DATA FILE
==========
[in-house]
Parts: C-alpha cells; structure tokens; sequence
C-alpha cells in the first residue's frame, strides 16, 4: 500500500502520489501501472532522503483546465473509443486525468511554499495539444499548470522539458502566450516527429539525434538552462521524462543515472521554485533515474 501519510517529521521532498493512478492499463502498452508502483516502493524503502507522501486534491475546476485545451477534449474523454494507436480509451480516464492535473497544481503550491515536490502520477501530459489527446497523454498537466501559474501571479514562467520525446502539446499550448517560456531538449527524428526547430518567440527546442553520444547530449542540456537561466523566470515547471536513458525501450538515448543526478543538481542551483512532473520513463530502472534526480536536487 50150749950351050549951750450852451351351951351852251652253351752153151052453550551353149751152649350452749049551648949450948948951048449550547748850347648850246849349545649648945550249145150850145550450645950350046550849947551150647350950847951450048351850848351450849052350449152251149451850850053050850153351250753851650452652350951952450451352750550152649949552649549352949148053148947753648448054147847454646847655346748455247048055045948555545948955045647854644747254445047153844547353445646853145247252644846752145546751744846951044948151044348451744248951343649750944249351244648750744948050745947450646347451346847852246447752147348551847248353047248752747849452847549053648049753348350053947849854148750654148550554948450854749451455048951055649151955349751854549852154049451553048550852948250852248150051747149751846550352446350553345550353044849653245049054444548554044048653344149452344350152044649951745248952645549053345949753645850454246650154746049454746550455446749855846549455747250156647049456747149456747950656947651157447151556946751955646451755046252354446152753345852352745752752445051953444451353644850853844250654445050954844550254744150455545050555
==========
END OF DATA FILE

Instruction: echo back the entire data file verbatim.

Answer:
[in-house]
Parts: C-alpha cells; structure tokens; sequence
C-alpha cells in the first residue's frame, strides 16, 4: 500500500502520489501501472532522503483546465473509443486525468511554499495539444499548470522539458502566450516527429539525434538552462521524462543515472521554485533515474 501519510517529521521532498493512478492499463502498452508502483516502493524503502507522501486534491475546476485545451477534449474523454494507436480509451480516464492535473497544481503550491515536490502520477501530459489527446497523454498537466501559474501571479514562467520525446502539446499550448517560456531538449527524428526547430518567440527546442553520444547530449542540456537561466523566470515547471536513458525501450538515448543526478543538481542551483512532473520513463530502472534526480536536487 50150749950351050549951750450852451351351951351852251652253351752153151052453550551353149751152649350452749049551648949450948948951048449550547748850347648850246849349545649648945550249145150850145550450645950350046550849947551150647350950847951450048351850848351450849052350449152251149451850850053050850153351250753851650452652350951952450451352750550152649949552649549352949148053148947753648448054147847454646847655346748455247048055045948555545948955045647854644747254445047153844547353445646853145247252644846752145546751744846951044948151044348451744248951343649750944249351244648750744948050745947450646347451346847852246447752147348551847248353047248752747849452847549053648049753348350053947849854148750654148550554948450854749451455048951055649151955349751854549852154049451553048550852948250852248150051747149751846550352446350553345550353044849653245049054444548554044048653344149452344350152044649951745248952645549053345949753645850454246650154746049454746550455446749855846549455747250156647049456747149456747950656947651157447151556946751955646451755046252354446152753345852352745752752445051953444451353644850853844250654445050954844550254744150455545050555